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Joint statements of Foreign Minister Nikos Kotzias and Turkish Foreign Minister Mevlüt Çavuşoğlu at the joint press conference (Ankara, 12 May 2015)
M. ÇAVUŞOĞLU: We have a very important visitor who we are hosting in Ankara today: the Greek Foreign Minister, my dear friend, Nikos Kotzias. It is a great pleasure and joy to have him here in Ankara. It is the first official visit since the elections in Greece, and it is the first official meeting since the elections.
In previous meetings on the international level, I had the opportunity to meet with my dear friend, but this official visit gave us the opportunity, in a sincere environment, to share our views on international and bilateral issues, and I thank him very much for this.
Yesterday, our Prime Minister, Mr. Davutoglu, received my dear friend Mr. Kotzias in Istanbul, and today he will be received by the President of the Republic, and then we will go together to the Meeting of NATO Foreign Ministers, in Antalya. And there it will be my great pleasure – and I want to take this opportunity to say this – to host him in Antalya.
In our one-on-one meeting and in the meeting between the two delegations, we agreed on the development of the potential for cooperation between us. We saw that there is a positive convergence between us regarding the resolution of our problems. As Turkey, our main wish is for the peoples of the countries to come closer together, for the development of the relations between the two countries, and for the Aegean Sea to be transformed into a sea of peace.
During our talks today, we also discussed the measures that can be taken within the framework of the confidence-building measures, to avert undesirable accidents deriving from military activities in the Aegean. We agreed on confidence-building measures. We will continue to work for additional confidence-building measures. And we will also continue our efforts to find solutions to the problems between the two countries within the framework of the dialogue mechanisms that exist.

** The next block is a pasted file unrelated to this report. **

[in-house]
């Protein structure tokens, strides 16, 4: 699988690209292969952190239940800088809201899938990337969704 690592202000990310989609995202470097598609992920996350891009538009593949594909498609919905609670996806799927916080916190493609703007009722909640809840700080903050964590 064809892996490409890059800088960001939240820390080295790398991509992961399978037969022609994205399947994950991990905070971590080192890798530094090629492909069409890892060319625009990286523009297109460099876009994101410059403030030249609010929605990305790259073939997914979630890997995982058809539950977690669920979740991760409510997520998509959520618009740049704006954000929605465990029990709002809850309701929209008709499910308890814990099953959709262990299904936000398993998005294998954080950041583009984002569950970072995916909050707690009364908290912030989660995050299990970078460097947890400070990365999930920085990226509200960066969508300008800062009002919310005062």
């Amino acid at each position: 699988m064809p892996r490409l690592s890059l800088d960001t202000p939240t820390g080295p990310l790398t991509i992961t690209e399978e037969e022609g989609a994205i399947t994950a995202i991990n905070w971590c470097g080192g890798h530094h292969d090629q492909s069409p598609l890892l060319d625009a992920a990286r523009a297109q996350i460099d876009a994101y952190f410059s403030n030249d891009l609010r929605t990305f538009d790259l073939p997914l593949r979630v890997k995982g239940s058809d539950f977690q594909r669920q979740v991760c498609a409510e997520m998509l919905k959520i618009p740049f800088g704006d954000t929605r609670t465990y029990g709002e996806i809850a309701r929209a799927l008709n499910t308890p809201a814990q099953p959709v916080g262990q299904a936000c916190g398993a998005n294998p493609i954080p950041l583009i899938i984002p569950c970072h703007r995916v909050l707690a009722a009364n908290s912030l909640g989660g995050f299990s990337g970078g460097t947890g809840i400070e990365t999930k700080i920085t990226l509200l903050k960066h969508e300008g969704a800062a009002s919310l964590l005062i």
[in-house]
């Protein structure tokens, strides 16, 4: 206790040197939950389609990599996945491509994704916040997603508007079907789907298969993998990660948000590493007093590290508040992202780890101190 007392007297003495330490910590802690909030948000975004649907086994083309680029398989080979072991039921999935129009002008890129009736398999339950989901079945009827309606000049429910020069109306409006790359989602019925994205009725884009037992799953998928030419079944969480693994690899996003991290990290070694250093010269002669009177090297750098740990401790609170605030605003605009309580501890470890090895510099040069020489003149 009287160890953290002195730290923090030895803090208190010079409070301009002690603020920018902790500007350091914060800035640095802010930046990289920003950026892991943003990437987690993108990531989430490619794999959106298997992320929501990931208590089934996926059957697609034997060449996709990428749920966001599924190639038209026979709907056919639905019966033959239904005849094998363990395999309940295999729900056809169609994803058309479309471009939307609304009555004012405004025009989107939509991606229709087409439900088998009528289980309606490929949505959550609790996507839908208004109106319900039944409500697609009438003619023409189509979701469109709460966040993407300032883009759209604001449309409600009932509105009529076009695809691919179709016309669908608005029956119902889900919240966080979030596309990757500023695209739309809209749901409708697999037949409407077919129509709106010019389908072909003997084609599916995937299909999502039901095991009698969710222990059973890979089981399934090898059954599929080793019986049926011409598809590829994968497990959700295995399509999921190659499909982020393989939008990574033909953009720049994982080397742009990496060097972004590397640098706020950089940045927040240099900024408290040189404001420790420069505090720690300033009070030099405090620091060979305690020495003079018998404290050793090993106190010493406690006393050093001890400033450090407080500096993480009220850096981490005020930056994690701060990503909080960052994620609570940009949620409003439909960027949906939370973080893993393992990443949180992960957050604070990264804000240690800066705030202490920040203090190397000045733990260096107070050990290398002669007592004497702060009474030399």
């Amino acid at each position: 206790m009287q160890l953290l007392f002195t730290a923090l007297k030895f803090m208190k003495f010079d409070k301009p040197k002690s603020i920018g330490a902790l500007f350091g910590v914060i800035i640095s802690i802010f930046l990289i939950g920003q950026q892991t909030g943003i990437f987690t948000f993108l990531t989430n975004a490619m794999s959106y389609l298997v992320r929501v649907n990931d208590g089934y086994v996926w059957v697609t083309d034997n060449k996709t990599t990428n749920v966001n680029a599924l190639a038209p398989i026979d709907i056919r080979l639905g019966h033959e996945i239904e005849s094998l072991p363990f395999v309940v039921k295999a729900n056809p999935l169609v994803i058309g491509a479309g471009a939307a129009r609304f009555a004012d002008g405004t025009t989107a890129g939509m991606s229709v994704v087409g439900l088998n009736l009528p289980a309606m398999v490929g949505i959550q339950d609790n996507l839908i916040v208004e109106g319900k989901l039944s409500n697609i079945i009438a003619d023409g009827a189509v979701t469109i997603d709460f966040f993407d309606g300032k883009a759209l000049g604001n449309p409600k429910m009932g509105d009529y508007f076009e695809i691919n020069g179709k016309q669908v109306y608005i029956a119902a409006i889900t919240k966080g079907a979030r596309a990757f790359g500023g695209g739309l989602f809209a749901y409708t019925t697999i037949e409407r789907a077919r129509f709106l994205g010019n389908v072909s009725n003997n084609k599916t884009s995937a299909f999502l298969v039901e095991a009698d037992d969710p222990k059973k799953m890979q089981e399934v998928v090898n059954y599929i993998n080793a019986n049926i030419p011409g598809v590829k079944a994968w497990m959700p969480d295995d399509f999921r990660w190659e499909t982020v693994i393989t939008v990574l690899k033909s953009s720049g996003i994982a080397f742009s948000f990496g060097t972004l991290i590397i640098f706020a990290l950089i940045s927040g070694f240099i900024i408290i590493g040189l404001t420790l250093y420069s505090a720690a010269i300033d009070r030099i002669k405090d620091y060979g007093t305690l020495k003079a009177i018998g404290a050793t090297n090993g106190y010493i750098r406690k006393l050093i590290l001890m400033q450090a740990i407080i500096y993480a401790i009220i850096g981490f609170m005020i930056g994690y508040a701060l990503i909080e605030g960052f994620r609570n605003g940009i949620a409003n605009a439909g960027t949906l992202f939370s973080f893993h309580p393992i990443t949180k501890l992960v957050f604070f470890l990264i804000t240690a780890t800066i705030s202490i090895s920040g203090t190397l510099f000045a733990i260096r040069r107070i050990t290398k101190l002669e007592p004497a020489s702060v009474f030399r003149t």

I would like to highlight that we have full political will on this issue. And with the support of the new Greek government, we want to ensure positive results. In this sense, we also decided to continue the exploratory talks. We will continue these talks from where they stopped. We want to promote our relations with Greece based on the positive agenda.
We see the specific results of the climate of dialogue and cooperation we created, with joint efforts in sectors such as economy, trade, tourism, transport and energy. More specifically, I would like to say that, in this sense, the High-Level Cooperation Council between us contributed to this. Together we will oversee the decisions and agreements we signed in the context of the meetings of the High-Level Cooperation Council.
It is our firm will to increase the volume of trade between us to the level of $10 billion, and we will work together on this issue. Of late, we have observed a mutual increase in the number of tourists visiting the two countries, especially following the facilitations Greece secured for visas, and the number of Turkish tourists travelling to the islands increased. While the number of Turkish citizens visiting Greece surpassed one million, the number of Greek tourists visiting Turkey has reached about 700,000. We want to increase this number even more, and we see that all of these developments are having a very positive impact on the relations between our two peoples.